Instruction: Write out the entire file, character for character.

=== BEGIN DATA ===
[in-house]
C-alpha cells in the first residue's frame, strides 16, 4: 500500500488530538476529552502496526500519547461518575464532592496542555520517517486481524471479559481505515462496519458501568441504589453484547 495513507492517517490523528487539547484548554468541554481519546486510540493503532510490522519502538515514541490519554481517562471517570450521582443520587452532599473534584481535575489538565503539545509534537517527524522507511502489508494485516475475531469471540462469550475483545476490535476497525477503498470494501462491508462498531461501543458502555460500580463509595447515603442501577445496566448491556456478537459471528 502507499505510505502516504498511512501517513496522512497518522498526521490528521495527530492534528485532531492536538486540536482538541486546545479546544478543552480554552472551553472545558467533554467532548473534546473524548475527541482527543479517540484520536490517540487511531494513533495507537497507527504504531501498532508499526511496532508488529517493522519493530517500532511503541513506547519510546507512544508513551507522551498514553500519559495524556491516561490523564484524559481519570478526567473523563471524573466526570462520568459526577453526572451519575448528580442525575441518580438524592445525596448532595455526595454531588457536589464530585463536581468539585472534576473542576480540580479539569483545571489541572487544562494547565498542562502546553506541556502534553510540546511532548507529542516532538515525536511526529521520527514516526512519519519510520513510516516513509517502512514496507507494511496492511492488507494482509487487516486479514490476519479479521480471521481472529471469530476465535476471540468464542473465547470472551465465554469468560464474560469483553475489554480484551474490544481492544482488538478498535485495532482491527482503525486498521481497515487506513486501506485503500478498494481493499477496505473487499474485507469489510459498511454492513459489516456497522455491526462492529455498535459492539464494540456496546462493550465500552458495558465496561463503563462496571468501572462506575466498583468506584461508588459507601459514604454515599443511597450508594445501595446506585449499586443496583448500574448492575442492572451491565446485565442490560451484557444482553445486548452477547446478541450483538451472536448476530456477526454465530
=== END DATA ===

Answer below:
[in-house]
C-alpha cells in the first residue's frame, strides 16, 4: 500500500488530538476529552502496526500519547461518575464532592496542555520517517486481524471479559481505515462496519458501568441504589453484547 495513507492517517490523528487539547484548554468541554481519546486510540493503532510490522519502538515514541490519554481517562471517570450521582443520587452532599473534584481535575489538565503539545509534537517527524522507511502489508494485516475475531469471540462469550475483545476490535476497525477503498470494501462491508462498531461501543458502555460500580463509595447515603442501577445496566448491556456478537459471528 502507499505510505502516504498511512501517513496522512497518522498526521490528521495527530492534528485532531492536538486540536482538541486546545479546544478543552480554552472551553472545558467533554467532548473534546473524548475527541482527543479517540484520536490517540487511531494513533495507537497507527504504531501498532508499526511496532508488529517493522519493530517500532511503541513506547519510546507512544508513551507522551498514553500519559495524556491516561490523564484524559481519570478526567473523563471524573466526570462520568459526577453526572451519575448528580442525575441518580438524592445525596448532595455526595454531588457536589464530585463536581468539585472534576473542576480540580479539569483545571489541572487544562494547565498542562502546553506541556502534553510540546511532548507529542516532538515525536511526529521520527514516526512519519519510520513510516516513509517502512514496507507494511496492511492488507494482509487487516486479514490476519479479521480471521481472529471469530476465535476471540468464542473465547470472551465465554469468560464474560469483553475489554480484551474490544481492544482488538478498535485495532482491527482503525486498521481497515487506513486501506485503500478498494481493499477496505473487499474485507469489510459498511454492513459489516456497522455491526462492529455498535459492539464494540456496546462493550465500552458495558465496561463503563462496571468501572462506575466498583468506584461508588459507601459514604454515599443511597450508594445501595446506585449499586443496583448500574448492575442492572451491565446485565442490560451484557444482553445486548452477547446478541450483538451472536448476530456477526454465530